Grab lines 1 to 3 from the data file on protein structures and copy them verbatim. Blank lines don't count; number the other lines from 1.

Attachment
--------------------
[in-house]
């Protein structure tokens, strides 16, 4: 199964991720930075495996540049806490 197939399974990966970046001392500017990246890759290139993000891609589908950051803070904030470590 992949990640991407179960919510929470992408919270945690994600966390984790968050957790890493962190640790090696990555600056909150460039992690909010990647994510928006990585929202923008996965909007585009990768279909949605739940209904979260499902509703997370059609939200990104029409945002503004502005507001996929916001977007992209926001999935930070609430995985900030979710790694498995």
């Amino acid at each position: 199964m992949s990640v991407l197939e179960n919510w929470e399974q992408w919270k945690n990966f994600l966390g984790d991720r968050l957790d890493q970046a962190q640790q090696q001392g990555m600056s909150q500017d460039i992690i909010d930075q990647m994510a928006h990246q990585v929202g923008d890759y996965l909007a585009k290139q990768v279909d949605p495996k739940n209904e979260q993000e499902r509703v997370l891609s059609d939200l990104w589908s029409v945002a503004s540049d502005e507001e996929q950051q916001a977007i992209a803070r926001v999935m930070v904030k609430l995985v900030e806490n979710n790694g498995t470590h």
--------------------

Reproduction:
[in-house]
């Protein structure tokens, strides 16, 4: 199964991720930075495996540049806490 197939399974990966970046001392500017990246890759290139993000891609589908950051803070904030470590 992949990640991407179960919510929470992408919270945690994600966390984790968050957790890493962190640790090696990555600056909150460039992690909010990647994510928006990585929202923008996965909007585009990768279909949605739940209904979260499902509703997370059609939200990104029409945002503004502005507001996929916001977007992209926001999935930070609430995985900030979710790694498995």
């Amino acid at each position: 199964m992949s990640v991407l197939e179960n919510w929470e399974q992408w919270k945690n990966f994600l966390g984790d991720r968050l957790d890493q970046a962190q640790q090696q001392g990555m600056s909150q500017d460039i992690i909010d930075q990647m994510a928006h990246q990585v929202g923008d890759y996965l909007a585009k290139q990768v279909d949605p495996k739940n209904e979260q993000e499902r509703v997370l891609s059609d939200l990104w589908s029409v945002a503004s540049d502005e507001e996929q950051q916001a977007i992209a803070r926001v999935m930070v904030k609430l995985v900030e806490n979710n790694g498995t470590h």